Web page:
The Adventurist is set in the present.  Henry is a software engineering director, who is pressed for time to meet a quarterly sales goal.

Any good book requires that the reader finds something to relate to in the story.  It would be unfortunate if the only people who could enjoy this book would be corporate types. However, the strength of Hipps’ writing style is that the plot isn’t what matters. The circumstances don’t need to be familiar to the reader because everything in between the dialogue is universal. Hipps puts into words the things we have felt but have never been able to piece into coherent thought. Perhaps that is why I wouldn’t consider this to be an “easy read”. Not because the language is difficult or unrelatable,  or the subject matter uncomfortable, but because one cannot simply skim over the details. To slow down and consider is to engage in the humanness of the main character.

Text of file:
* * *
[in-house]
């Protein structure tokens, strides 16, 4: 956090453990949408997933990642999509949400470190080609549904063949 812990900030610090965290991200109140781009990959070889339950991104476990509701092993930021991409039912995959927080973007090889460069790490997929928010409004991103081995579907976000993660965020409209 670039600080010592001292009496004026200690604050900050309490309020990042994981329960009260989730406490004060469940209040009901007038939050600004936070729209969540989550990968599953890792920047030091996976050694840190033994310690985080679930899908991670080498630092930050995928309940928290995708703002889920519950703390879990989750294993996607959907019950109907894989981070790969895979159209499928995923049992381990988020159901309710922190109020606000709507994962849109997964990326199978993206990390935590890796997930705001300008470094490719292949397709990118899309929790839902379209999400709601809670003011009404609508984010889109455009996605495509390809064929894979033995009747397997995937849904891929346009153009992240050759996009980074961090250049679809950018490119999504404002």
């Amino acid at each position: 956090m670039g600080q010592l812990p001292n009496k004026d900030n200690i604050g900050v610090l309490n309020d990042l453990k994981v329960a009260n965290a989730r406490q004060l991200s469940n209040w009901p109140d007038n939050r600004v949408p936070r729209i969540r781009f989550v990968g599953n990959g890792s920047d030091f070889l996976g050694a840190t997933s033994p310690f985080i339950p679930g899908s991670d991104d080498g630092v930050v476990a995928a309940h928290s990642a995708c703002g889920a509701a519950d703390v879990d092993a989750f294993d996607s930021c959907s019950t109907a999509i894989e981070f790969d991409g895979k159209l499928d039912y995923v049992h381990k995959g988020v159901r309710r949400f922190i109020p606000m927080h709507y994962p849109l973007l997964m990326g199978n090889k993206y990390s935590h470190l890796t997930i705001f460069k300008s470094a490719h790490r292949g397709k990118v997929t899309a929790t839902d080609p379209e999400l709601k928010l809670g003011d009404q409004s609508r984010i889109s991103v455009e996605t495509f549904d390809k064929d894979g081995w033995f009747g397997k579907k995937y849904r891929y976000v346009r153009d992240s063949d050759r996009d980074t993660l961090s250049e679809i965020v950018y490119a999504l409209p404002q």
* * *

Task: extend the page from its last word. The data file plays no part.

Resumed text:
I was concerned that this was going to turn into yet another book about adultery, but I should have known it would never be that simple. I would say that the end was unpredictable, but it’s almost as if this story didn’t have an ending. It begins and ends in the middle of Henry’s life, and one can imagine it just keeps going. No happily ever after summary here.

Rating = 3

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